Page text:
# Gas Compression Problem

1. Dec 30, 2016

### BrainMan

1. The problem statement, all variables and given/known data

2. Relevant equations
ΔEth = nCvΔT

W = -∫ p dV

pV = nRT
3. The attempt at a solution
I tried to find the total change in thermal energy by finding the temperature change.

I first found the initial pressure

P1 = nRT/V = 32464.4 Pa

Then I solved for the final pressure

p1V12 = p2V22

p1V12 / V22 = p2 = 292179.6 Pa

Then I found the final temperature

T2 = pV/nR = 879 K

What I wanted to do next was use ΔEth = nCvΔT to find the total thermal energy and then subtract the work to find the heat. Unfortunately, I don't know what Cv is equal to or how to find the work.

2. Dec 30, 2016

### Staff: Mentor

What is Cv for a diatomic gas? What is the general equation for the amount of P-V work done on the surroundings?

3. Dec 30, 2016

### BrainMan

Cv is one the things that is confusing me. In my book it has a table for a couple of Cv's for different gases so I'm not sure which to use.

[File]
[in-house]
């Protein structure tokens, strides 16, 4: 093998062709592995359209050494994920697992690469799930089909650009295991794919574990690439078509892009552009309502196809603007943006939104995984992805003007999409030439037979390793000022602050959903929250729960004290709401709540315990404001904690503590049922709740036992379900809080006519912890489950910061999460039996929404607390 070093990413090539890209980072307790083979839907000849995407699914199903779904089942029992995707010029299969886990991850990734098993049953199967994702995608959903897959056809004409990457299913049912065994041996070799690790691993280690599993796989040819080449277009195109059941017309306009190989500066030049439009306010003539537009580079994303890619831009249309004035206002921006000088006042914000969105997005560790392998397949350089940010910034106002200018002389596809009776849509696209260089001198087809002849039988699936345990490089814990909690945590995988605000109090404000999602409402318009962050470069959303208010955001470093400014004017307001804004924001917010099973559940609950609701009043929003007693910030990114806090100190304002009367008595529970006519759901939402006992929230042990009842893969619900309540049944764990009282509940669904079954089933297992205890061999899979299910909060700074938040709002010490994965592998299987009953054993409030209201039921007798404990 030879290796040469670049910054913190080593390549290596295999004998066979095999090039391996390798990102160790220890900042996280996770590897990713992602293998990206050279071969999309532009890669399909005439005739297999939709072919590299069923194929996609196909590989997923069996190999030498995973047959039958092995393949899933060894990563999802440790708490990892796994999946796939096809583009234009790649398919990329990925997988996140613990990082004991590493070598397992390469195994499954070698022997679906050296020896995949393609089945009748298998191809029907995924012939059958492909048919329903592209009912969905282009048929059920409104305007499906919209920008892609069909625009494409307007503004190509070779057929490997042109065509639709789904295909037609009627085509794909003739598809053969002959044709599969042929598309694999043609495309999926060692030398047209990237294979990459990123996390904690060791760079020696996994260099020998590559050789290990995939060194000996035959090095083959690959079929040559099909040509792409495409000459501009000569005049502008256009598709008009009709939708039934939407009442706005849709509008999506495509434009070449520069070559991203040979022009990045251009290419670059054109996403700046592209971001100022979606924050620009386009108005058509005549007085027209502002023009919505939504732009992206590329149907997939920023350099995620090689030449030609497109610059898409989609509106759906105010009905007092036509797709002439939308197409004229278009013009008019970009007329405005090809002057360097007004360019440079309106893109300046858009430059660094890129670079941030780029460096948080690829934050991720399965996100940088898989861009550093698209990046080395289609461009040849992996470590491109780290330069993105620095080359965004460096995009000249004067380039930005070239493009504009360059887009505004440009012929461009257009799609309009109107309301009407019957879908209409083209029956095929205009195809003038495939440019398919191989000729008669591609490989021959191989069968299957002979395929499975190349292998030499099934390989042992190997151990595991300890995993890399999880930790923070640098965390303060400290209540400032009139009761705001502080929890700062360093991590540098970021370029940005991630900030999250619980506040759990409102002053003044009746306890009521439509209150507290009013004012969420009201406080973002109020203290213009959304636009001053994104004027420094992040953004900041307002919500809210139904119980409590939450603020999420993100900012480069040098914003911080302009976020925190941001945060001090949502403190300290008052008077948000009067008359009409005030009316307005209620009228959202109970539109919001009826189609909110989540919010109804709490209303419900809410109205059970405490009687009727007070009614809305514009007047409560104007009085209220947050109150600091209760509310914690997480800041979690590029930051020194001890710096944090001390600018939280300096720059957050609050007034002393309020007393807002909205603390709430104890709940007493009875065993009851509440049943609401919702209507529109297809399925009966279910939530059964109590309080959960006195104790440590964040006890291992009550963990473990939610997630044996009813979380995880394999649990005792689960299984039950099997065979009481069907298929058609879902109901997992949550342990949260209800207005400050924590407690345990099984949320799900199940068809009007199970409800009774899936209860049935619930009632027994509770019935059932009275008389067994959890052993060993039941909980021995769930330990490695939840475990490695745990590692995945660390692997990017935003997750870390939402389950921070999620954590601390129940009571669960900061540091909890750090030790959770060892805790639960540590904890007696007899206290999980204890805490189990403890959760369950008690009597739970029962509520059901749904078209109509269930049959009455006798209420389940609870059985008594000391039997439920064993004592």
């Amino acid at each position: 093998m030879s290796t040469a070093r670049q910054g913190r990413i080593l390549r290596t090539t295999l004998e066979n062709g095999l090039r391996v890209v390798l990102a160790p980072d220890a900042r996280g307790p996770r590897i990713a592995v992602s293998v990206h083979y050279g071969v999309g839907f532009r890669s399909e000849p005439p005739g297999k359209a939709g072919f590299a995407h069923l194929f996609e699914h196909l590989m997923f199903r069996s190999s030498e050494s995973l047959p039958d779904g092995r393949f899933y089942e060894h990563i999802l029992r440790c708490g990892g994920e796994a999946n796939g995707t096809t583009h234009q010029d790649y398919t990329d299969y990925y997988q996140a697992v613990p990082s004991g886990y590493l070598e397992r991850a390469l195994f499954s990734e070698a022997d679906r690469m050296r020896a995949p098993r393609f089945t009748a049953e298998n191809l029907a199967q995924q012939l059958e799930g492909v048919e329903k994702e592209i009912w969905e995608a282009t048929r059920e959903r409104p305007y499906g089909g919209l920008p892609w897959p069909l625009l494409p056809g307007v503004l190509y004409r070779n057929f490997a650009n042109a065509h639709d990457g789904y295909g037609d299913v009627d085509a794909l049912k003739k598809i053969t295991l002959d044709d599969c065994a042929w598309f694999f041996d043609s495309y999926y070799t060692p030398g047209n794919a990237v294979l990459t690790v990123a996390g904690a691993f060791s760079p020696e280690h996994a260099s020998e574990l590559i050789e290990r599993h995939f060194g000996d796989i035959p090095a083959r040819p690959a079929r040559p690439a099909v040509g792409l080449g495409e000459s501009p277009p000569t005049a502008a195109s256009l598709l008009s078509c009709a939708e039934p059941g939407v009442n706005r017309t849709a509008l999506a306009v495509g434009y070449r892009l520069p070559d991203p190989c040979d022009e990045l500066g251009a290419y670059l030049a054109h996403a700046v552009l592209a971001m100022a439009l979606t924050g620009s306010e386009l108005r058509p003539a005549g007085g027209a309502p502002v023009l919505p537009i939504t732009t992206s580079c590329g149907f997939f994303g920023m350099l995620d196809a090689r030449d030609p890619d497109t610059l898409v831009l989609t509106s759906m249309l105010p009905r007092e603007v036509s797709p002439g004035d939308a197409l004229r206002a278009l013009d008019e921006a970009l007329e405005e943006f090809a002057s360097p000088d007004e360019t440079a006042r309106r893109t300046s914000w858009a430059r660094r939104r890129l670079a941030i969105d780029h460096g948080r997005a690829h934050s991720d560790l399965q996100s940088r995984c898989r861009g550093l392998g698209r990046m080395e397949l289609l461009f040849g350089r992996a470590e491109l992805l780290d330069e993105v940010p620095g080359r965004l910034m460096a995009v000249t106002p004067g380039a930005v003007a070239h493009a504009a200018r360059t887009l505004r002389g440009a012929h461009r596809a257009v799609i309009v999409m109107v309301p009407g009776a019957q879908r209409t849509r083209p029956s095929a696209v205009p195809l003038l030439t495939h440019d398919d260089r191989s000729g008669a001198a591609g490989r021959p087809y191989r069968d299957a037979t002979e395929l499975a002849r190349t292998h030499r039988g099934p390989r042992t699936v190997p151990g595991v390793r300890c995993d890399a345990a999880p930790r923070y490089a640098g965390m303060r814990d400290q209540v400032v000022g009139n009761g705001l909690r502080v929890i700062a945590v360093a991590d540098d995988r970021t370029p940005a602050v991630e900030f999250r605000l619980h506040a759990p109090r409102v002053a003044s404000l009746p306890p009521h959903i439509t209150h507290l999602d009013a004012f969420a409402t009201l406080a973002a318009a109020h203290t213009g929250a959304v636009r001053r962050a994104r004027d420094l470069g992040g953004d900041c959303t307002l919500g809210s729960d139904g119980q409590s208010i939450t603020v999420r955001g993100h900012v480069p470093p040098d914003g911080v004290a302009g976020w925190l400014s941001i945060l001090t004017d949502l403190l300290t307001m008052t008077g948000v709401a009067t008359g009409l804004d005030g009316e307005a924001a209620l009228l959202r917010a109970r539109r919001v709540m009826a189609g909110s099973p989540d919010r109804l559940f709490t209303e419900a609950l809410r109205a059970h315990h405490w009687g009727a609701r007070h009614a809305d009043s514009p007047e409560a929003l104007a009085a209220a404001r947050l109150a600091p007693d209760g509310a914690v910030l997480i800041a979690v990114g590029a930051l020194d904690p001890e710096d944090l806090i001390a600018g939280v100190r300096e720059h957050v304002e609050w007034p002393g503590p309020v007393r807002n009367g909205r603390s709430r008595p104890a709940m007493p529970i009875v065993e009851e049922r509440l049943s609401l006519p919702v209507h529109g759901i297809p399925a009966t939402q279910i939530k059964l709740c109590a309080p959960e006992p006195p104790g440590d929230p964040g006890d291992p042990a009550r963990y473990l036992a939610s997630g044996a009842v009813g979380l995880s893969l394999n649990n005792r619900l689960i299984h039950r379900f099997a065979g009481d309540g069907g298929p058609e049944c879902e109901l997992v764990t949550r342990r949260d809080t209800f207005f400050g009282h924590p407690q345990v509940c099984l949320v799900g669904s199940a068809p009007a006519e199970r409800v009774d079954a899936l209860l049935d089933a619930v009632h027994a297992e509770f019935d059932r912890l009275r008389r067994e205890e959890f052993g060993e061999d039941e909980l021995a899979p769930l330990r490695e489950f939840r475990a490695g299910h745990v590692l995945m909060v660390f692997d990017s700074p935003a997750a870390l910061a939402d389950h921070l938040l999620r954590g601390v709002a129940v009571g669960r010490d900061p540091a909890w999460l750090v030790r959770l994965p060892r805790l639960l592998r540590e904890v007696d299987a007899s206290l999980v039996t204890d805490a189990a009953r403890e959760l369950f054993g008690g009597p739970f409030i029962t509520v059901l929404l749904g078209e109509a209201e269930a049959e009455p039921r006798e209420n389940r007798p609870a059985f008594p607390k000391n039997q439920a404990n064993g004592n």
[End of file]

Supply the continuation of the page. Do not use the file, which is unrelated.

4. Dec 30, 2016

### Staff: Mentor

For an ideal diatomic gas, the molar Cv is equal to 5R/2. Did they not cover this in your course?

5. Dec 30, 2016

### BrainMan

I looked ahead and it seems it will be covered in the next chapter. OK so that solves that problem. What I'm wondering about now is the work. My book wasn't very clear about work and the two ways it gave to calculate work were to W = -∫ p dV or to find the area under the curve of the pV diagram.

6. Dec 30, 2016

### Staff: Mentor

The equation you wrote for the work represents the work done by the surroundings on the system. This equation is correct. You are aware that the integral of PdV is the same as the area under the curve of the pV diagram, correct? In this problem, to get the work, you are going to have to integrate pdV.